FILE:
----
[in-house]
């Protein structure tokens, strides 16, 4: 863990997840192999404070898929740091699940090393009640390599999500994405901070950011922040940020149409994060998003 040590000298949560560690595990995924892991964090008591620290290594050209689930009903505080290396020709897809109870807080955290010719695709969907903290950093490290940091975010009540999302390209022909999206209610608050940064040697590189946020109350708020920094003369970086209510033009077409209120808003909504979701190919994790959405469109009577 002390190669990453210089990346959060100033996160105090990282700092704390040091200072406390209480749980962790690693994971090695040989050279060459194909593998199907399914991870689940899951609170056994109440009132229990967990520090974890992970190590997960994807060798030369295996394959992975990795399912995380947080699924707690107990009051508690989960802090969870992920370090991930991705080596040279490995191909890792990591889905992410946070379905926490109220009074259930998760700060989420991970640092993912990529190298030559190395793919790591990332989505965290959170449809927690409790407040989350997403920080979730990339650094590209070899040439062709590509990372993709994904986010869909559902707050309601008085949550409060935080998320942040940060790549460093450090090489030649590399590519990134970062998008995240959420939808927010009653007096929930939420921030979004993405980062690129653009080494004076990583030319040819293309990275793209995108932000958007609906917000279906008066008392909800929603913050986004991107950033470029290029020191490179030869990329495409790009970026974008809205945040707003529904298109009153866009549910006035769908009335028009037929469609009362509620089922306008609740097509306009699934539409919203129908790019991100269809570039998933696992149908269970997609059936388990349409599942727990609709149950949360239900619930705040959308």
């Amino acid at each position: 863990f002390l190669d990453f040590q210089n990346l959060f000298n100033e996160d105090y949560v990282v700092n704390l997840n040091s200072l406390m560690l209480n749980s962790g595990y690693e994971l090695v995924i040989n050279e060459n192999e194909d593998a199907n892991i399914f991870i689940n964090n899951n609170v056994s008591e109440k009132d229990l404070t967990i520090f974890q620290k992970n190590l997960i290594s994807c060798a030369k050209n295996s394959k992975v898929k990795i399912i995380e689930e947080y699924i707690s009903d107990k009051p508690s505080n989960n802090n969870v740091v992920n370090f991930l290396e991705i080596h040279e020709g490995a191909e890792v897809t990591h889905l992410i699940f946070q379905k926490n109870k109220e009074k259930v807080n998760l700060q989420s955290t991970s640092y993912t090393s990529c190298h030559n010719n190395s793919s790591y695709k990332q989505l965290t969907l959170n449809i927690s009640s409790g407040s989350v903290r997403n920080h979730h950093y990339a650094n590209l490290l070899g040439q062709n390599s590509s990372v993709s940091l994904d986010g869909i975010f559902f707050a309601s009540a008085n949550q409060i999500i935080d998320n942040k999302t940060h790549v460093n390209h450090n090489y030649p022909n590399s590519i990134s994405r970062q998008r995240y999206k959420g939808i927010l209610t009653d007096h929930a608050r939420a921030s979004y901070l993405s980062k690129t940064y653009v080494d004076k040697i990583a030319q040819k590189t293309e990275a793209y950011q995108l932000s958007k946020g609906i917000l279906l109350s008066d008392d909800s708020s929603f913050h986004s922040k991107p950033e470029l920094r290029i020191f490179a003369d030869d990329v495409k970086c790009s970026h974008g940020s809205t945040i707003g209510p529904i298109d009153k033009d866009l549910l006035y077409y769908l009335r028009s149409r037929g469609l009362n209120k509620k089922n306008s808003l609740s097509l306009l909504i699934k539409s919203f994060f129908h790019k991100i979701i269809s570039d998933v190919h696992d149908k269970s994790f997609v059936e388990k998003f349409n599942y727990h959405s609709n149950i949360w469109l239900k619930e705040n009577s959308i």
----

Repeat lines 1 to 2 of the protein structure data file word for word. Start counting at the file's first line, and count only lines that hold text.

[in-house]
């Protein structure tokens, strides 16, 4: 863990997840192999404070898929740091699940090393009640390599999500994405901070950011922040940020149409994060998003 040590000298949560560690595990995924892991964090008591620290290594050209689930009903505080290396020709897809109870807080955290010719695709969907903290950093490290940091975010009540999302390209022909999206209610608050940064040697590189946020109350708020920094003369970086209510033009077409209120808003909504979701190919994790959405469109009577 002390190669990453210089990346959060100033996160105090990282700092704390040091200072406390209480749980962790690693994971090695040989050279060459194909593998199907399914991870689940899951609170056994109440009132229990967990520090974890992970190590997960994807060798030369295996394959992975990795399912995380947080699924707690107990009051508690989960802090969870992920370090991930991705080596040279490995191909890792990591889905992410946070379905926490109220009074259930998760700060989420991970640092993912990529190298030559190395793919790591990332989505965290959170449809927690409790407040989350997403920080979730990339650094590209070899040439062709590509990372993709994904986010869909559902707050309601008085949550409060935080998320942040940060790549460093450090090489030649590399590519990134970062998008995240959420939808927010009653007096929930939420921030979004993405980062690129653009080494004076990583030319040819293309990275793209995108932000958007609906917000279906008066008392909800929603913050986004991107950033470029290029020191490179030869990329495409790009970026974008809205945040707003529904298109009153866009549910006035769908009335028009037929469609009362509620089922306008609740097509306009699934539409919203129908790019991100269809570039998933696992149908269970997609059936388990349409599942727990609709149950949360239900619930705040959308």